warehouse warehouse

diagrams of friction #7: hallucination

reading by Ariane Müller and screening by Leslie Thornton

26.09.17, 7pm at Naunynstrasse 53, 10999 Berlin

 

7pm: reading by Ariane Müller

Food for Oil Program

I’m standing in front of conference room number Two, the conference room that’s used for drafting. To draft means to formulate resolutions. We, the whole world, we peoples, are working together to write a text. For that reason, we’re sitting in a semicircle, arranged alphabetically according to the names of the countries we represent, one country to a room, that is to say with countries with which we share nothing more then the first letter. We’re sitting in pairs, alone, or not at all, because it seems that, day by day, what’s going on here is becoming less important to most of the countries and their representatives. Kenya is appealing, though, and if the UNO is holding a meeting at their headquarters in Kenya, it’ll be crowded in the beginning, until everybody has left to go on Safari. Conference room number Two is quickly emptying out, and the only people left are those who are working on this text. For me, it’s the most interesting going on here.

8pm: “The Great Invisble”, screening by Leslie Thornton (German Premiere)

 

You could describe The Great Invisible as a hallucinatory performance: Following Isabelle Eberhardt’s path as she sets out to become the great 19th century adventurer/writer/explorer, Thornton’s film is a re-enactment of her moving to Algier, dressed as a man. And as much as Eberhardt converts to Qadiriyya, a Sufi order of islam, the film performs a hallucinatory journey against the long tentacles of exotism.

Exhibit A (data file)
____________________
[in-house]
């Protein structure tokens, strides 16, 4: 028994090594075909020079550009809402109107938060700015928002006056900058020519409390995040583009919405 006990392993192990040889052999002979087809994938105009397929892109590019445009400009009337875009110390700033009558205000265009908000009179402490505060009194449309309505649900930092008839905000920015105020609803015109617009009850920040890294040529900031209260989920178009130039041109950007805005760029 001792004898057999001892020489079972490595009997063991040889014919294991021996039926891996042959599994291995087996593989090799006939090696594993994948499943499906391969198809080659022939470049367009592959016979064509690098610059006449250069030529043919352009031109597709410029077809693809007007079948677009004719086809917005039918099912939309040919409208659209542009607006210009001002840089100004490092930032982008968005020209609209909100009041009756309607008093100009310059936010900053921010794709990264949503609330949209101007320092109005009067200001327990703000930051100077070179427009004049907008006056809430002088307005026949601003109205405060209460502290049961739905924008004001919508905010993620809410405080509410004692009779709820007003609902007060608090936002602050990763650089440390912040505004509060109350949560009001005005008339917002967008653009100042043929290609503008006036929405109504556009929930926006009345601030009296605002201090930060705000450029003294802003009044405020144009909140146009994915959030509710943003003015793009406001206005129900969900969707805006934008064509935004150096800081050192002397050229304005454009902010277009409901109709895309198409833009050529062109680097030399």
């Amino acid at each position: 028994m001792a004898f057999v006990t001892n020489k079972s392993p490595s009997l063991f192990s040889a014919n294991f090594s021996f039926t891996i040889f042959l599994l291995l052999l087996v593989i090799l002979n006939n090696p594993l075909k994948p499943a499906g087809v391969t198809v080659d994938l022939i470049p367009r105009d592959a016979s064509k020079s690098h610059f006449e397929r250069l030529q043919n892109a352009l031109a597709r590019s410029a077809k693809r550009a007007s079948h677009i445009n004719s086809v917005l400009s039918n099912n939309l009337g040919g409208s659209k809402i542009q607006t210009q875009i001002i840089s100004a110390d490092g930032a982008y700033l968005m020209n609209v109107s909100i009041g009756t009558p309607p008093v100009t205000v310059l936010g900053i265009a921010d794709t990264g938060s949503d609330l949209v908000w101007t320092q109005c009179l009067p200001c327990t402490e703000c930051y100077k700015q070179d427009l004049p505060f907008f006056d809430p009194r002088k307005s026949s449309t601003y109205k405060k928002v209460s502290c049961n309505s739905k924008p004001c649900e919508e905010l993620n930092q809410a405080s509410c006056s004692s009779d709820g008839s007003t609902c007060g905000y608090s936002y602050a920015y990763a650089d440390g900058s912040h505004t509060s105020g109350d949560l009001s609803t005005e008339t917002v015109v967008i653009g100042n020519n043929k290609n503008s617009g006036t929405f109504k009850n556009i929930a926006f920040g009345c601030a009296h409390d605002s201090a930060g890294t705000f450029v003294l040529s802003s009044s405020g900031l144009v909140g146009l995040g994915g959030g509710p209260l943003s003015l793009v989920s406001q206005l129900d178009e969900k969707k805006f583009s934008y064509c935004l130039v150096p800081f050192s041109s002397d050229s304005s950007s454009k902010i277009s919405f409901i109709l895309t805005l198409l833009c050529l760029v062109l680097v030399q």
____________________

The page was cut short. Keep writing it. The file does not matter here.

In her combination of found footage, enacted “historical” scenes, and “documentary” scenes of the present of the film’s making, the legendary experimental filmmaker Leslie Thornton reflects about the status of images in their relation to technologies of representation: Performing against the fetish of the reliving.

 

Ariane Müller is a Berlin based artist and a founding editor of Starship magazine and editor of Artfan. She published in Texte zur Kunst, Spike, Artforum amongst many others. Between 1996 and 2013 she has been part of the Austrian delegation to UN-HABITAT, the settlement development organisation of the United Nations. Her first book: Handbuch für die Reise durch Afrika has been published in 2013 by Museum für Gegenwartskunst in Basel.

Leslie Thornton is an US-American avant-garde filmmaker. Thornton’s films and media works have been exhibited worldwide, in venues including The Museum of Modern Art, New York; the Whitney Biennial Exhibition; Centre George Pompidou, Paris; Rotterdam International Film Festival; New York Film Festival; capcMusée, Bordeaux; Pacific Film Archives, Berkeley; and festivals in Oberhausen, Graz, Mannheim, Berlin, Austin, Toronto, Tokyo and Seoul, among many others. Her ongoing work Peggy and Fred in Hell was cited in several “Year’s Best” lists, including the Village Voice and The New York Times, and she was included in Cahiers du cinema’s “60 most important American Directors” issue. Thornton is Professor of Modern Culture and Media at Brown University.